For those of you who don’t know me, my name is Matthew E. Brashears. I’m an Assistant Professor of Sociology at Cornell University and am currently serving as the webmaster for the ASA section on Mathematical Sociology. As a part of my duties as webmaster, I have played a role in organizing this blog. I have done my best to recruit an interesting group of contributors, all of whom have a great deal to say about mathematics, sociology, and the intersection between them. Yet, as I assembled this team, I have often been asked a question. This question has, off and on, been echoed by a variety of colleagues who have learned of my efforts: why? Put more fully: why on earth should an ASA section start a blog?
It is not immediately apparent to most people, or even most academics, what the purpose of a MathSoc section blog is. Surely not to disseminate news- we have our website and newsletter for that. Surely not to offer advice on statistics- we have books and professors for that. Of course, I expect that from time to time we will answer questions about statistics, but that is not the main reason we’re here. So, we return to the original question: why a MathSoc blog? I suspect that for each contributor there will be a reason, but right now I will simply share my own.
The thing to understand is that as an undergraduate I found myself loving science, and particularly social science, but viewing myself as being poor at mathematics. I honestly think part of the appeal of sociology may well have been that it was a science that didn’t seem to require much math. I did well enough- surprisingly well I thought- on the GRE math section, but nevertheless viewed the required graduate statistics courses with a great deal of hesitation. I expected to be a qualitative researcher but wanted to at least be competent with mathematical methods. And so, like many first year graduate students, I began my stats sequence with ill disguised fear.
In graduate school, much to my shock, I discovered that everything I thought I knew about mathematics and the social sciences was wrong. I discovered, first, a love of social network analysis. As an undergraduate I had never even heard of this area, but I was recruited into my graduate program on the strength of a lecture on SNA during recruitment weekend. It is a decision that I have never regretted. Second, I found that statistics made deep sense to me when they were explained as more than a set of recipes for getting an answer. When the theory and logic behind statistics was explained, including the connections to the philosophy of science, suddenly I found myself fascinated. And perhaps most important, as I started to discover how mathematics could be used to analyze social life, I began to find that I was good at math.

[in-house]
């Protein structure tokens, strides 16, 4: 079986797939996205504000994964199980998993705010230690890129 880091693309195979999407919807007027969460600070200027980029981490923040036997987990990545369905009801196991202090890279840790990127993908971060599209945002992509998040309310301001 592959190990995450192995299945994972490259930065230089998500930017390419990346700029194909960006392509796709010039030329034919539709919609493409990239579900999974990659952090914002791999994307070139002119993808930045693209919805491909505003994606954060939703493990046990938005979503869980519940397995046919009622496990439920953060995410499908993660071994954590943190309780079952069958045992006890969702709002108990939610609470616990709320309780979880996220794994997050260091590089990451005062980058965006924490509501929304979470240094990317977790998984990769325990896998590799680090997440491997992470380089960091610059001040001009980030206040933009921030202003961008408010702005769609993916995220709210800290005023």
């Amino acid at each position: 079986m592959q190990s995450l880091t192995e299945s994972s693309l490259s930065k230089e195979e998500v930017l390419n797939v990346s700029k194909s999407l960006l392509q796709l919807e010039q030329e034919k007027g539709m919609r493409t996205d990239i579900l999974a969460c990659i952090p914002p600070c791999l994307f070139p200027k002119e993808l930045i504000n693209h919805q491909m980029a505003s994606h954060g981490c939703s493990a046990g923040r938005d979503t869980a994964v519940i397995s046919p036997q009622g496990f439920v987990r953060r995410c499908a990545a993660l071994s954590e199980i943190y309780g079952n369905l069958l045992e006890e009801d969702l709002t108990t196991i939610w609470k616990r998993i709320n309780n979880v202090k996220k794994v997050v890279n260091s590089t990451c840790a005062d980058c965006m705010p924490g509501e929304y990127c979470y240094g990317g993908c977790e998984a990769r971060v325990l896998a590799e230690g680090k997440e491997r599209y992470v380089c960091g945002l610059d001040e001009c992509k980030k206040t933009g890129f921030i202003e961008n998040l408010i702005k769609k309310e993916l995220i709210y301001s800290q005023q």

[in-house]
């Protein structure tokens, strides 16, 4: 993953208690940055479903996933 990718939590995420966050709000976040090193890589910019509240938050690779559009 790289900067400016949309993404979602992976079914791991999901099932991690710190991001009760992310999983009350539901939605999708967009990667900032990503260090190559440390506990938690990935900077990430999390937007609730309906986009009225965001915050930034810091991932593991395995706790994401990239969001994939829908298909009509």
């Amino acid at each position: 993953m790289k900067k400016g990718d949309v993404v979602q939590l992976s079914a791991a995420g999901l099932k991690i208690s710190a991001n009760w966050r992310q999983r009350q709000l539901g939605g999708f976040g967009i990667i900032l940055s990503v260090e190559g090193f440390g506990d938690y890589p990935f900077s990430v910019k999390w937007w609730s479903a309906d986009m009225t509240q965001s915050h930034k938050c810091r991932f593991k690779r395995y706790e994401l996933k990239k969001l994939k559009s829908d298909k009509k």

Times have obviously changed for me. Here at Cornell I teach basic statistics to both our undergraduates and to our graduate students. I use quantitative methods in every paper I write. At conferences I tend to show up at panels that feature formal models or explore simulations. And I often find that some of my best research ideas can be expressed most fluently using equations and symbols.
The thing is, I remember that this was not always the case, and I suspect that I will always see the reflection of an uncertain and math-phobic undergraduate in whatever gloss my mathematical mojo acquires. And that, really, is why I want to contribute to this blog. I think that sociology has a lot of very smart, very motivated people. I also think it has vast reservoirs of untapped mathematical talent. We are a discipline that can benefit from the increased, and even enthusiastic, introduction of mathematical insights into our undergraduate and graduate curricula. Yet, if this is to happen, an effort must be made to help everyone who is afraid of math but in love with sociology stop being the former without losing the latter.
Here on Permutations I hope to be a part of this process. I hope you want to join in.